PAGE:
A comprehensive and well-written report, Caroline Hartnell’s just-released Philanthropy in the Arab Region: A working paper gave me a feeling of déjà vu. The report featured the same deservedly respected experts that are featured in every report on Arab philanthropy, and they were saying things I’d heard for years at conferences, in articles, and, I felt sure, in other ‘state of the field’ reports.
I scoured my files and found document after document, all covering similar themes: acknowledging traditional forms of giving, bemoaning the lack of a legal/regulatory framework, complaining about insufficient professionalization in the field, lamenting the weakness of the civil society sector, and explaining the difficulty of getting Arabs to give to secular institutions with objectives that are broader than poverty alleviation. Then, in conclusion, there is a sense of optimism that with more effort and time and more international support, things will get better.
I traced the origin of many of these themes back to the then-groundbreaking 2008 tome From Charity to Social Change: Trends in Arab Philanthropy by Barbara Ibrahim and Dina Sherif, the original mavericks behind the John T Gerhart Center for Civic Engagement in the Arab World at the American University of Cairo.
Is it possible that so little has changed in ten years?
Sadly, it is possible. After all these years, the report reveals the persistence of a predominant and unexamined assumption in the Arab philanthropic sector that progress can be measured by the extent to which it looks more and more like western philanthropy. The concept of philanthropy is frequently conflated with money, which impoverishes local communities by accounting for their lack of money rather than valuing the abundance of their non-monetary resources. It conflates philanthropy with the organizational structure that the west calls a foundation, as in the statement: ‘In Tunisia, where there are no local foundations, almost all philanthropic money currently comes from foreign sources.’ The local sharing, giving and multiplicity of forms of social solidarity that have held old cultures together for generations are not given the attention they deserve.
Much is said about the need to build philanthropic infrastructure like in the west (eg tax deductibility), but these conclusions are drawn from comparisons that lack historic and economic context. The US philanthropic sector in the US, and especially the structure of the foundation, was built with the spoils of US colonialism, militarism, and unsustainable consumerism. The generation that was born poor and died rich because of stock market growth and exploitation of workers created legal/financial structures that let them expand their influence under the guise of charity. Which part of this history can – and should – the Arab world try to emulate?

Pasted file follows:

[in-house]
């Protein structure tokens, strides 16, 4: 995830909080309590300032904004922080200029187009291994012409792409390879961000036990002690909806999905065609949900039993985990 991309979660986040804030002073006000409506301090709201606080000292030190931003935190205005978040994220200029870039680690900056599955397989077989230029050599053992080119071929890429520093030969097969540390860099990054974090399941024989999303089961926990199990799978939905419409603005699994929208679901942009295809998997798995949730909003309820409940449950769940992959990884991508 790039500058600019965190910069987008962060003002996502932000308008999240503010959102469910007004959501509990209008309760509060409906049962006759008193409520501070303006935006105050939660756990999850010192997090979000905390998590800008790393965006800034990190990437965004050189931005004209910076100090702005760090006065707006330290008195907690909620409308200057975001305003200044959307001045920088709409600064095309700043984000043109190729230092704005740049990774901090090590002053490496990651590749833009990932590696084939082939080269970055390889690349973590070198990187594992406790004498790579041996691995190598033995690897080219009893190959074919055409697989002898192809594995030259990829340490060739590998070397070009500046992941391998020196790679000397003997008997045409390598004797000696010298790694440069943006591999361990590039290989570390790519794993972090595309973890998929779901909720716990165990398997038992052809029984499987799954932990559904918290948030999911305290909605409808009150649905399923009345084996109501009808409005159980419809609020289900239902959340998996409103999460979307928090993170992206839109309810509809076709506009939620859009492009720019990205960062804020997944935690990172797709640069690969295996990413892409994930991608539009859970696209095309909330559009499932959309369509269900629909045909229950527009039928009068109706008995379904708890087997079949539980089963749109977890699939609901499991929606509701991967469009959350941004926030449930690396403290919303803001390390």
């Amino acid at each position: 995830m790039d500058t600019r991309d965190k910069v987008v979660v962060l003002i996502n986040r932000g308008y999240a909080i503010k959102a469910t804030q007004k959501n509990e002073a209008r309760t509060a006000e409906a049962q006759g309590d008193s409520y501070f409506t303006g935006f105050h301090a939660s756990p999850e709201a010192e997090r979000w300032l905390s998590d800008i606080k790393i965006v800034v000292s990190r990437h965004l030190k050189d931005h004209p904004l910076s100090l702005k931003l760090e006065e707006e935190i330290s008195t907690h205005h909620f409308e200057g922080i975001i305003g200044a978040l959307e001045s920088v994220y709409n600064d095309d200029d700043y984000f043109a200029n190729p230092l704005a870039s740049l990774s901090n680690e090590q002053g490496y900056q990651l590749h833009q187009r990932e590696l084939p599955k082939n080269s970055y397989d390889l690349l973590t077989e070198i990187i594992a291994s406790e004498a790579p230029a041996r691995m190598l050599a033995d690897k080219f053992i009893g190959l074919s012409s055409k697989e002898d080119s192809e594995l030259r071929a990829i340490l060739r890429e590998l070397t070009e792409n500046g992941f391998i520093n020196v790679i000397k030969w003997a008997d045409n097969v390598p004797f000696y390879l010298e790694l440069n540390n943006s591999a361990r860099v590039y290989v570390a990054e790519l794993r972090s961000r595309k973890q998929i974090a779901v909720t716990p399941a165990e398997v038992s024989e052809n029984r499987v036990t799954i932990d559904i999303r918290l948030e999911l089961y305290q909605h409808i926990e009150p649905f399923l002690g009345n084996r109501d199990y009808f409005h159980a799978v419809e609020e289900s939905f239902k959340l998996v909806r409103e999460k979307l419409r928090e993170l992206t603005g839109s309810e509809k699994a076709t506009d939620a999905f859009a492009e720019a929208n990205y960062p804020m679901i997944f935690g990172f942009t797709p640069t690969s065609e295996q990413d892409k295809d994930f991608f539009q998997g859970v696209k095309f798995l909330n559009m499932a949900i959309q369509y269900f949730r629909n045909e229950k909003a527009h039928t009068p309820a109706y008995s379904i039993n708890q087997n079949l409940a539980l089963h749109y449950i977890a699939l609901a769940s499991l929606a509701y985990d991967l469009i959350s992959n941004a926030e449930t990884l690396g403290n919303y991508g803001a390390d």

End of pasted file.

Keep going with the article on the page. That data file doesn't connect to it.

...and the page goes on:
In this rush to westernize, there is also insufficient attention to how Arab (and other) civil society actors become more vulnerable when they link their aspirations to the west. They become vulnerable to pressure to work in English and to explain their goals in ways that will make western donors feel comfortable, and to political pressures embedded in anti-terrorism and other US foreign policy agendas. Perhaps most importantly, a non-critical approach may see the west as a source of funds, but fail to recognize the west (or global north) as a source of many of the economic, political and military interventions that cause the problems that Arab philanthropy seeks to alleviate.
From this point of view, the requirement that civil society organize itself into NGOs is a kind of cultural imperialism. Arab philanthropy, one would hope, would be more open to and supportive of communities’ own forms of organization and methods for pursuing their own agendas. But this would be a mistake. This would assume that Arab philanthropy is automatically supportive of Arab communities, that it is more progressive because it serves its own people.
But with the exception of comments by community philanthropist and activist Marwa El-Daly, there is virtually no discussion in the field (or in this report) about the need for fundamental changes in power structures and democratization of access to resources. The term ‘accountability’ appears only four times in the 58-page report, and the concept is treated superficially rather than as a fundamental requirement of good philanthropy.
As a result, Philanthropy in the Arab World: A working paper, gives the impression that increasing giving of money is an objective in and of itself. That’s why there is such interest in corporate giving without a corresponding concern about the importance of civil society’s independence from the private and public sectors. The challenge of government’s relationship with civil society isn’t a technical one, it’s a fundamental struggle about democratic vs oligarchic control.
My position should be clear by now: “real” philanthropy is social justice philanthropy. Unfortunately, I couldn’t tell in Hartnell’s report which agenda Arab philanthropy wants to support. Shouldn’t we worry less about how much money we have or don’t have and more about what we’re trying to accomplish in the world? Fortunately, the report is a ‘working paper’, so there’s still time to address these deeper issues.
Nora Lester Murad, PhD, is an activist and writer. She co-founded Dalia Association, Palestine’s community foundation (www.dalia.ps), in order to promote self-determination in development. She co-founded Aid Watch Palestine (www.aidwatch.ps) to mobilize Palestinians to hold aid actors accountable, especially in the Gaza Strip. She writes about international aid, community philanthropy and life under military occupation at www.noralestermurad.com and has published in the The Guardian, Aljazeera, Open Democracy, Mondoweiss, Huffington Post, This Week in Palestine, and as a Policy Member with Al-Shabaka, the Palestinian Policy Network.